Wallace // Both Flesh and Not
Both Flesh and Not is yet another collection of incredible essays by David Foster Wallace, many of which are prescient and deal with exactly the same set of challenges around attention economics / consumer capitalism / the self that I find myself still struggling with.
In particular, I loved:
- Roger Federer as Religious Experience. “Inspiration is contagious”
- Fictional Futures and the Conspicuously Young - hits many of the same issues as another of my DFW favorites, E Unibus Pluram: Television and US Fiction
- Deciderization 2007 - a Special Report - explores the complexity, nuance, challenges of mass media / information deluge, the necessity of mediation, and the problems that arise from it
A few of my favorite bits:
FEDERER BOTH FLESH AND NOT
… Which sounds very high-flown and nice, of course, but please understand that with this guy it’s not high-flown or abstract. Or nice. In the same emphatic, empirical, dominating way that Lendl drove home his own lesson, Roger Federer is showing that the speed and strength of today’s pro game are merely its skeleton, not its flesh. He has, figuratively and literally, re-embodied men’s tennis, and for the first time in years the game’s future is unpredictable. You should have seen, on the grounds’ outside courts, the variegated ballet that was this year’s Junior Wimbledon. Drop volleys and mixed spins, off-speed serves, gambits planned three shots ahead—all as well as the standard-issue grunts and booming balls. Whether anything like a nascent Federer was here among these juniors can’t be known, of course. Genius is not replicable. Inspiration, though, is contagious, and multiform—and even just to see, close up, power and aggression made vulnerable to beauty is to feel inspired and (in a fleeting, mortal way) reconciled.
FICTIONAL FUTURES AND THE CONSPICUOUSLY YOUNG
This schism between young writers and their older critics probably extends to the whole issue of strategic reference to “popular culture” in literary fiction. The artistic deployment of pop icons—brand names, television programs, celebrities, commercial film and music—strikes those intellectuals whose consciousness was formed before the genuine Television Age as at best frivolous tics and at worst dangerous vapidities that compromise fiction’s “seriousness” by dating it out of the Platonic Always where it properly resides. A fine and conscientious writing professor once proclaimed to our class that a serious story or novel always eschews “any feature that serves to date it,” to fix it in history, because “literary fiction is always timeless.” When we protested that, in his own well-known work, characters moved about in electrically lit rooms, propelled themselves in autos, spoke not Anglo-Saxon but post-WWII English, inhabited a North America already separated from Africa by continental drift, he amended his ruling’s application to those explicit references that would date a story in the transient Now. Pressed by further quibbling into real precision, his interdiction turned out really to be against what he called the “mass-commercial-media” reference. At this point, I think, trans-generational discourse breaks down. For this gentleman’s automobiled Timeless and our F.C.C.’d own were different. Time had changed Always.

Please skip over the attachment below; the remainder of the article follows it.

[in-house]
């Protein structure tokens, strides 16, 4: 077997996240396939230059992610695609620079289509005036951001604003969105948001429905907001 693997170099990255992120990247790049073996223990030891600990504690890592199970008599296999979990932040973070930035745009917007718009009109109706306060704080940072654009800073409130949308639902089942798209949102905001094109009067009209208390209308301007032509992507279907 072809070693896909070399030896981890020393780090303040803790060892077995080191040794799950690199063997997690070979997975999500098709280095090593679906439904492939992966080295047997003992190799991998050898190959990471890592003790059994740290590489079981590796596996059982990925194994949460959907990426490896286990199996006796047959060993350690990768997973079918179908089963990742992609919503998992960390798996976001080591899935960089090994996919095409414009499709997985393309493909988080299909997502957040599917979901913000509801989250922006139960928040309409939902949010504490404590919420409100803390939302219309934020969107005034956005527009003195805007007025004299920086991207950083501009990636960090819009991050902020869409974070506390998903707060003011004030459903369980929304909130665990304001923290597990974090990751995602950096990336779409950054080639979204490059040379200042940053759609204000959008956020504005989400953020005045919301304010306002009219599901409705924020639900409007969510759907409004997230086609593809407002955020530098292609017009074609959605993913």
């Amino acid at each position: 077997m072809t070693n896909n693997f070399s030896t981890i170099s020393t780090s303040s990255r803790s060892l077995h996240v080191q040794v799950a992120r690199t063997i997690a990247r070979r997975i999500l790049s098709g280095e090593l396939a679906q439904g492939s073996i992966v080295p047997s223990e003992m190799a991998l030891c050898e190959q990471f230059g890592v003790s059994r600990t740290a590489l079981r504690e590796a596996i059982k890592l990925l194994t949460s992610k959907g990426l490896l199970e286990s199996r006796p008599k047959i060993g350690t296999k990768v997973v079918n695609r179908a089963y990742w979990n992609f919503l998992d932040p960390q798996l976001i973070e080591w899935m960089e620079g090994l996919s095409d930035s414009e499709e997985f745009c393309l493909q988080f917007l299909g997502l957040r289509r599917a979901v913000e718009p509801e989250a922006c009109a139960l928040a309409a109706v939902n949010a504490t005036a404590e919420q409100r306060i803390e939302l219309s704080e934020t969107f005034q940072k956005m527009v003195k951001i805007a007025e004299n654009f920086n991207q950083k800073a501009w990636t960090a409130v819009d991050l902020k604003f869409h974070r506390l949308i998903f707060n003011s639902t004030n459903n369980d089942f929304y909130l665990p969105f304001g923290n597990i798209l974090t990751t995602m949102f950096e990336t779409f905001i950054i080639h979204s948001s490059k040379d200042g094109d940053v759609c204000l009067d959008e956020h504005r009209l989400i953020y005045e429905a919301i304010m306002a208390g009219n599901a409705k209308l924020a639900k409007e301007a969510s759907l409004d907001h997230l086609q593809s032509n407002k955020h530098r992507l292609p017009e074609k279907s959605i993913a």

The technical coin, too, has a tails. For instance, it’s not hard to see that the trendy Ultraminimalism favored by too many C.Y. writers is deeply influenced by the aesthetic norms of mass entertainment. Indeed, this fiction depends on what’s little more than a crude inversion of these norms. Where television, especially its advertising, presents everything in hyperbole, Ultraminimalism is deliberately flat, understated, “undersold.” Where TV seeks everywhere to render its action either dramatic or melodramatic, to move the viewer by displaying constant movement, the Minimalist describes an event as one would an object, a geometric form in stasis; and he always does so from an emotional remove of light-years. Where television does and must aim always to please, the Catatonic writer hefts something of a finger at subject and reader alike: one has only to read a Bret Ellis sex scene (pick a page, any page) to realize that here pleasure is neither a subject nor an aim. My own aversion to Ultraminimalism, I think, stems from its naive pretension. The Catatonic Bunch seem to feel that simply by inverting the values imposed on us by television, commercial film, advertising, etc., they can automatically achieve the aesthetic depth popular entertainment so conspicuously lacks. Really, of course, the Ultraminimalists are no less infected by popular culture than other C.Y. writers: they merely choose to define their art by opposition to their own atmosphere. The attitude betrayed is similar to that of lightweight neo-classicals who felt that to be non-vulgar was not just a requirement but an assurance of value, or of insecure scholars who confuse obscurity with profundity. And it’s just about as annoying.
Then consider that well-known, large, “ignorant” segment of the population that believes on a day-to-day level that what happens on televised dramas is “real.” This, the enormous volume of mail addressed each day to characters and not the persons who portray them, is the iceberg’s extreme tip. The berg itself is a generation (New) for whom the distinction between (real) actor artificially portraying and (pretend) character genuinely behaving gets ever more tangled. The danger of the berg is badness and cost—a shift from an understanding of self as a character in a great drama whose end is meaning to an understanding of self as an actor at a great audition whose end is seeming, i.e., being seen.